Precision and recall are classification metrics that are used when the dataset is not balanced or skewed.

It can be challenging to understand the difference between those metrics. And even when you understand it, it doesn’t take long to forget it. Unlike my former articles, this article is organized into a series of questions to give concise explanations.

1. What is the question that each of these metrics answers?

  • Precision: What is the percentage of positive predictions that are actually positive?

  • Recall: What is the percentage of actual positives that were predicted correctly?

\[Precision = \frac{True Positives}{(True Positives + False Positives)}\] \[Recall = \frac{True Positives}{(True Positives + False Negatives)}\]

The fewer false positives, the higher the precision. Vice-versa. The fewer false negatives, the higher the recall. Vice-versa.

2. How do you increase precision and recall?

To increase precision, reduce false positives.

It can depend on the problem, but generally, that might mean fixing the labels of those negative samples(being predicted as positives) or adding more of them in the training data.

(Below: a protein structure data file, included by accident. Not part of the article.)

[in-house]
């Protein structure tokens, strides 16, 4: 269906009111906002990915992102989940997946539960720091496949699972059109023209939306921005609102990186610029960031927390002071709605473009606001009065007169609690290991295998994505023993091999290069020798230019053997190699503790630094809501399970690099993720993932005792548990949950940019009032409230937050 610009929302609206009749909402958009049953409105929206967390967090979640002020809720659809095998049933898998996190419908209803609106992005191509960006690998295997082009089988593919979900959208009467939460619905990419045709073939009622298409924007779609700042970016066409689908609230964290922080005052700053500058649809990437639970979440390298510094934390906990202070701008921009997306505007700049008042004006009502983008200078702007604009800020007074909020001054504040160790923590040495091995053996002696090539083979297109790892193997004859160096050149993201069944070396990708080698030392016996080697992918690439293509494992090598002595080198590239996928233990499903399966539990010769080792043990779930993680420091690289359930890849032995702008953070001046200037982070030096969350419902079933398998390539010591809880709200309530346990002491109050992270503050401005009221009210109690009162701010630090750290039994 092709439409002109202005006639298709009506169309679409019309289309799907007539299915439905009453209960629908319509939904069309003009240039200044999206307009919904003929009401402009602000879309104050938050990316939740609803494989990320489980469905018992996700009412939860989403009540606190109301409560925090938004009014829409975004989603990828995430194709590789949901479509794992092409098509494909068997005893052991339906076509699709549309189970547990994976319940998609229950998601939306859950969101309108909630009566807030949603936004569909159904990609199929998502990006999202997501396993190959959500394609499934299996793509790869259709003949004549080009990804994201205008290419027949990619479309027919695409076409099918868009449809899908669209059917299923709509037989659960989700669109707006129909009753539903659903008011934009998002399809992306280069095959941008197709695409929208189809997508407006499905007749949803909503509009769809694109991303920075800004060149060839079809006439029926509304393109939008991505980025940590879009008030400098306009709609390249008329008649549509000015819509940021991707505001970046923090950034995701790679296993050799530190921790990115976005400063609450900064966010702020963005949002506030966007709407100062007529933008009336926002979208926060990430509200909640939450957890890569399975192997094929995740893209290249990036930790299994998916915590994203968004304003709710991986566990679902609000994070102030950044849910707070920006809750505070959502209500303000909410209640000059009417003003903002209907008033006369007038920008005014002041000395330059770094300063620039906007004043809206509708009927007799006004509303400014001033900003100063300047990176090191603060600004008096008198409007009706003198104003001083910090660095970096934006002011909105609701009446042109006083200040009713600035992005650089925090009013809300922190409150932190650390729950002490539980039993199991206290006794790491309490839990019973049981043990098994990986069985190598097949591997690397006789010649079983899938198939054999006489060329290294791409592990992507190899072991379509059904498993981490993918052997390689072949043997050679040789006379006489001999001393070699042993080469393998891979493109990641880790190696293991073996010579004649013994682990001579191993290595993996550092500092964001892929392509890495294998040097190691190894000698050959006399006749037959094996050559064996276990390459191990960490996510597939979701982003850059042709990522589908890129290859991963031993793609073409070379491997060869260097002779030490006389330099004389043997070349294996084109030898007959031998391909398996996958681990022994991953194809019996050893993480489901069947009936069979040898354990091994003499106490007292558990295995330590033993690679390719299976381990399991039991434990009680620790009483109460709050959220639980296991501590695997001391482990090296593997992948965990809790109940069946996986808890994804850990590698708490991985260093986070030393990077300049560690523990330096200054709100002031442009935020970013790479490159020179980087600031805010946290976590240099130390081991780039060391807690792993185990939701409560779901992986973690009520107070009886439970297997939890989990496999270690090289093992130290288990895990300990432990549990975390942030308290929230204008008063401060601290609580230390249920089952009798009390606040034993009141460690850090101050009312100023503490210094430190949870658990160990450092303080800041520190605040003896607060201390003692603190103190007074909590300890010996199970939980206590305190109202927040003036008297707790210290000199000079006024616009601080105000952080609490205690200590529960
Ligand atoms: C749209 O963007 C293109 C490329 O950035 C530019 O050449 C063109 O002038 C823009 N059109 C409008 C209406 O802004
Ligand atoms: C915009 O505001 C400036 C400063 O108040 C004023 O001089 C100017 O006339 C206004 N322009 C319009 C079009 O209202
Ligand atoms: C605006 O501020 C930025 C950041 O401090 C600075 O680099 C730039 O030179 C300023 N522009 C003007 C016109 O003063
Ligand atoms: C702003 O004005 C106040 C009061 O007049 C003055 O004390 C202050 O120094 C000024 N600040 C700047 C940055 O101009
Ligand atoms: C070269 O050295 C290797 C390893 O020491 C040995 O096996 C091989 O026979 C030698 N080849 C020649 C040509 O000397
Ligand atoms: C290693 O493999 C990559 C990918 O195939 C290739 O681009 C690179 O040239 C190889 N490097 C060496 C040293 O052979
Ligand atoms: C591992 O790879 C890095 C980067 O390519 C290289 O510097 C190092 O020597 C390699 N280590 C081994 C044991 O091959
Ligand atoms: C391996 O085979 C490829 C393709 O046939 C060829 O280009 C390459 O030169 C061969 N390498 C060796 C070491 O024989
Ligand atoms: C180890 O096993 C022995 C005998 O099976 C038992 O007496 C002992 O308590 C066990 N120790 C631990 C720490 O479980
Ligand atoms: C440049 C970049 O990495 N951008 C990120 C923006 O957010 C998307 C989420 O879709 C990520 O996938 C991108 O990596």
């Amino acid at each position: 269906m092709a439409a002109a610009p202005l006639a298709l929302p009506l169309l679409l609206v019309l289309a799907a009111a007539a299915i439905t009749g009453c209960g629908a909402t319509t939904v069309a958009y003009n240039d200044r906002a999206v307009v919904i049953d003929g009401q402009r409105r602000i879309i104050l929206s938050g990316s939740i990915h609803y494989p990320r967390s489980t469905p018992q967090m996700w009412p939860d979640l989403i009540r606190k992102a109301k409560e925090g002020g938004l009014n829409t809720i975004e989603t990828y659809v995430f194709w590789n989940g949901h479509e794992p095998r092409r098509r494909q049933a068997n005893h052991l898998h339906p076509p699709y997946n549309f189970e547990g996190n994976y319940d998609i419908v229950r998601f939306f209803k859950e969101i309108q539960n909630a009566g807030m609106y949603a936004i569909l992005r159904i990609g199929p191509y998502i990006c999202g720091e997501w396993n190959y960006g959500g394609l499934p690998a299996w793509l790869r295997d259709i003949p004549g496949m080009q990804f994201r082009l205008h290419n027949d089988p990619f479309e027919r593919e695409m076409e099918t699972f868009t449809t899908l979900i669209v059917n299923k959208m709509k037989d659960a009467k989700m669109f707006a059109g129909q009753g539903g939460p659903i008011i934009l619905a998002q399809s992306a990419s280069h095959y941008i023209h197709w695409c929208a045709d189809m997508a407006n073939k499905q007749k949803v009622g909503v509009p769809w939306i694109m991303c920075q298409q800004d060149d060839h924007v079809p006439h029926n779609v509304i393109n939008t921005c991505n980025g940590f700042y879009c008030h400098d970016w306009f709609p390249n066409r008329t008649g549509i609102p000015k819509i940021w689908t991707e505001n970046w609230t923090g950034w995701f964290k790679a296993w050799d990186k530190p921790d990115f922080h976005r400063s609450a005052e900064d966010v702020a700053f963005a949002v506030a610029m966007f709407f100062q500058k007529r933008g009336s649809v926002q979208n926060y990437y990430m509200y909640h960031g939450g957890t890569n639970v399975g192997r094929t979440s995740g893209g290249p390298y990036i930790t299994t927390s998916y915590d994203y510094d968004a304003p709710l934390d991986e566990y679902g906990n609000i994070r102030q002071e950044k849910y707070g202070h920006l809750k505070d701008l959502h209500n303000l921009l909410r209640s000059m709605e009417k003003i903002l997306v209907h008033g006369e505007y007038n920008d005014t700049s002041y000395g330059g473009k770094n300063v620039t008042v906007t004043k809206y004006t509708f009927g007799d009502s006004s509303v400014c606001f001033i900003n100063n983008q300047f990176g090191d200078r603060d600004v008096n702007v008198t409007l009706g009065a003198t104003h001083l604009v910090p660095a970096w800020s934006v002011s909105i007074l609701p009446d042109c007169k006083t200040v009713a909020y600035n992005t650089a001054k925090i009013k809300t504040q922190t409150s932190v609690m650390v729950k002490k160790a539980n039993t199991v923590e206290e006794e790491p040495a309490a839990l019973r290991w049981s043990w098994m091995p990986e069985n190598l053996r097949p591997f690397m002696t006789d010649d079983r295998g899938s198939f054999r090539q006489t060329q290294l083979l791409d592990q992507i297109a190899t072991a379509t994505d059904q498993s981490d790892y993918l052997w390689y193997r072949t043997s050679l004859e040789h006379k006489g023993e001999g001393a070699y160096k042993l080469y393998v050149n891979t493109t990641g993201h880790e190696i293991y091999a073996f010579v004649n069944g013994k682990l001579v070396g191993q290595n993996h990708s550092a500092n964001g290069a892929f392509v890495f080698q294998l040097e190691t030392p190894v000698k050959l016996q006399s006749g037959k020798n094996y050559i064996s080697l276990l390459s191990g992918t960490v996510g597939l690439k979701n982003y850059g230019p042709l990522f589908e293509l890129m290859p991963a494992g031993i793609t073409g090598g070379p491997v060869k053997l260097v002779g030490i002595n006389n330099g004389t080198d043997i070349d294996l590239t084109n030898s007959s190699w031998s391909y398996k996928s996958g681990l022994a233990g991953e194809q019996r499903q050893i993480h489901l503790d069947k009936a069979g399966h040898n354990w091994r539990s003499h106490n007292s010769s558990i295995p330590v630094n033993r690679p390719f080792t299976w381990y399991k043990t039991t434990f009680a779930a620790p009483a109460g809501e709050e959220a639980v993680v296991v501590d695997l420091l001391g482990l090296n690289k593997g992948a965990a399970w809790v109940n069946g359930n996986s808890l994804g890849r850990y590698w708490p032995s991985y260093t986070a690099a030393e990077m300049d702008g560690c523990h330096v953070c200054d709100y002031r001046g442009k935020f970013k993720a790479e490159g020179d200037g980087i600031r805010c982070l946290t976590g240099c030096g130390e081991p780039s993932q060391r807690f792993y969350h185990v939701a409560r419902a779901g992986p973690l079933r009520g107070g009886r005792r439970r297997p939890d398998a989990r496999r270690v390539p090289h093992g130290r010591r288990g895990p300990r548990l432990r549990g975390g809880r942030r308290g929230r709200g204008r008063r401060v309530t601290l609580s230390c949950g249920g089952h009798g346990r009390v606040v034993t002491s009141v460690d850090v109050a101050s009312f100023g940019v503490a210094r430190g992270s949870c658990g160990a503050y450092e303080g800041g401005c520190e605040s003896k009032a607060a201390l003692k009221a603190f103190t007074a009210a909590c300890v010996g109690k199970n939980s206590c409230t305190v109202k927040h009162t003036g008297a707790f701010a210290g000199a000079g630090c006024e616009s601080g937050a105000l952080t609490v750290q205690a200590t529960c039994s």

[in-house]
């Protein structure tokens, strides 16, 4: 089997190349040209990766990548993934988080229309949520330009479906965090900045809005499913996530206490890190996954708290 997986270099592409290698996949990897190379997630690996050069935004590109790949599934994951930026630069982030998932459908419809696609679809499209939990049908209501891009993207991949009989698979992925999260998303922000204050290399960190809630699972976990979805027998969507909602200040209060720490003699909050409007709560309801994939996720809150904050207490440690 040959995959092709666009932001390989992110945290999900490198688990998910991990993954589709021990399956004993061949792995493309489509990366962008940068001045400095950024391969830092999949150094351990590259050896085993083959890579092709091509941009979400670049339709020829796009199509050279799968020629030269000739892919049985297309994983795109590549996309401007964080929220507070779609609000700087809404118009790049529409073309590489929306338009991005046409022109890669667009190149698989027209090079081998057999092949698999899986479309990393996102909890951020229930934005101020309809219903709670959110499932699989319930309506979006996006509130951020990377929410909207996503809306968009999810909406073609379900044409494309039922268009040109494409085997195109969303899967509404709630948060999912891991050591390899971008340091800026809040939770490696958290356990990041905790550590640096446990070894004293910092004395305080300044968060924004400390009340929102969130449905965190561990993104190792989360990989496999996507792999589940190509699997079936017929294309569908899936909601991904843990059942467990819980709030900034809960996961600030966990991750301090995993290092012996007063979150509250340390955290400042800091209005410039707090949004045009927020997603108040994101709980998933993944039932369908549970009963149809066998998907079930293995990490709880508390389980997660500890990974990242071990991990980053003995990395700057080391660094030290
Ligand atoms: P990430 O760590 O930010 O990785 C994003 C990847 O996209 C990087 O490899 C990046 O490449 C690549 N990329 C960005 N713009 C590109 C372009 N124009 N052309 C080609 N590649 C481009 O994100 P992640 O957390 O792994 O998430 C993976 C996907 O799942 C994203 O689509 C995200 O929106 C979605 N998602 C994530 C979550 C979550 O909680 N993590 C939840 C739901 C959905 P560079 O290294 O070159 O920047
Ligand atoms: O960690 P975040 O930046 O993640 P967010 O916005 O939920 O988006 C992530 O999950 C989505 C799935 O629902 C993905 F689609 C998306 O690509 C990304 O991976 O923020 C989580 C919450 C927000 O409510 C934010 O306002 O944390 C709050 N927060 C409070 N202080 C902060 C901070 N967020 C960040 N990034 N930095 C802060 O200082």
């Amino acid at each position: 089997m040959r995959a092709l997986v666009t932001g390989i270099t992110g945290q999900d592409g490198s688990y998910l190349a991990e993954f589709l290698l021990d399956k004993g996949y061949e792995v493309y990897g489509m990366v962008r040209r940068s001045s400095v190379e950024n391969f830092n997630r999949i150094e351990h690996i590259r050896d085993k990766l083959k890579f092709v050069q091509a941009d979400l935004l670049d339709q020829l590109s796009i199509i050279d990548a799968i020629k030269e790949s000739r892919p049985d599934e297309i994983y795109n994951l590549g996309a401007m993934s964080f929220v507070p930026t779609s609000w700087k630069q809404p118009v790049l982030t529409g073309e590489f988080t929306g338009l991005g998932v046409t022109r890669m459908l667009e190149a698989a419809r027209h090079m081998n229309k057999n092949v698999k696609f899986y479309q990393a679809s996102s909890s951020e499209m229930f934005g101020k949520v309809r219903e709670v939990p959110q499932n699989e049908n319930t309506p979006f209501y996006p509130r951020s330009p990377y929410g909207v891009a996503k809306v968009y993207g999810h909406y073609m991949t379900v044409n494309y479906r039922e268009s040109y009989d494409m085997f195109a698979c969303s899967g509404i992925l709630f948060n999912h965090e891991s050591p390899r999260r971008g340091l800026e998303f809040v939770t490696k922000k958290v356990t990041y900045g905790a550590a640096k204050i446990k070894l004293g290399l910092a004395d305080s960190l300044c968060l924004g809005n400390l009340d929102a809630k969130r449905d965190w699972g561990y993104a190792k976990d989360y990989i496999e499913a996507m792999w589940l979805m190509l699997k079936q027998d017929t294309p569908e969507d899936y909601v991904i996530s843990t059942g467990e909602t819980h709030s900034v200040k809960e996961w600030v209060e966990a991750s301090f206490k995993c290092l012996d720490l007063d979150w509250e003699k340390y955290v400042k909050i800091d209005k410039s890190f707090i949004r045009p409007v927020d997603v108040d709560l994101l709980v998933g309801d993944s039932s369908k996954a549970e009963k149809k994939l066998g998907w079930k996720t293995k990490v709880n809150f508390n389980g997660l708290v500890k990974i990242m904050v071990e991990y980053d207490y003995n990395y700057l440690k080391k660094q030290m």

To reduce recall, reduce false negatives.

Fix the labels of positives samples that are being classified as negatives when they are not, or add more samples to the training data.

3. What happens when you increase precision or recall?

If you increase precision, you risk hurting the recall. There is a tradeoff between them. Increasing one can reduce the other.

4. What does it mean when the precision/recall of your classifier is 1?

When precision is 1, it simply means that the false positives are 0.

Your classifier is smart about not classifying negative samples as positives.

What’s about recall being 1? False negatives are 0.

Your classifier is smart about not classifying positive samples as negatives.

What if the precision and recall are both 1? You have a totally perfect classifier. This is ideal!

5. What is a better way to know the performance of the classifier without playing a battle of balancing precision and recall?

Combine them. Find their harmonic mean. If either precision or recall is low, the resulting mean will be low too.

Such harmonic mean is called the F1 Score and it is a reliable metric to use when we are dealing with imbalanced datasets.

\[F1 Score = \frac{2(Precision * Recall)} { (Precision + Recall)}\]

If your dataset is balanced(positive samples are equal to negative samples in the training set), ordinary accuracy is enough.

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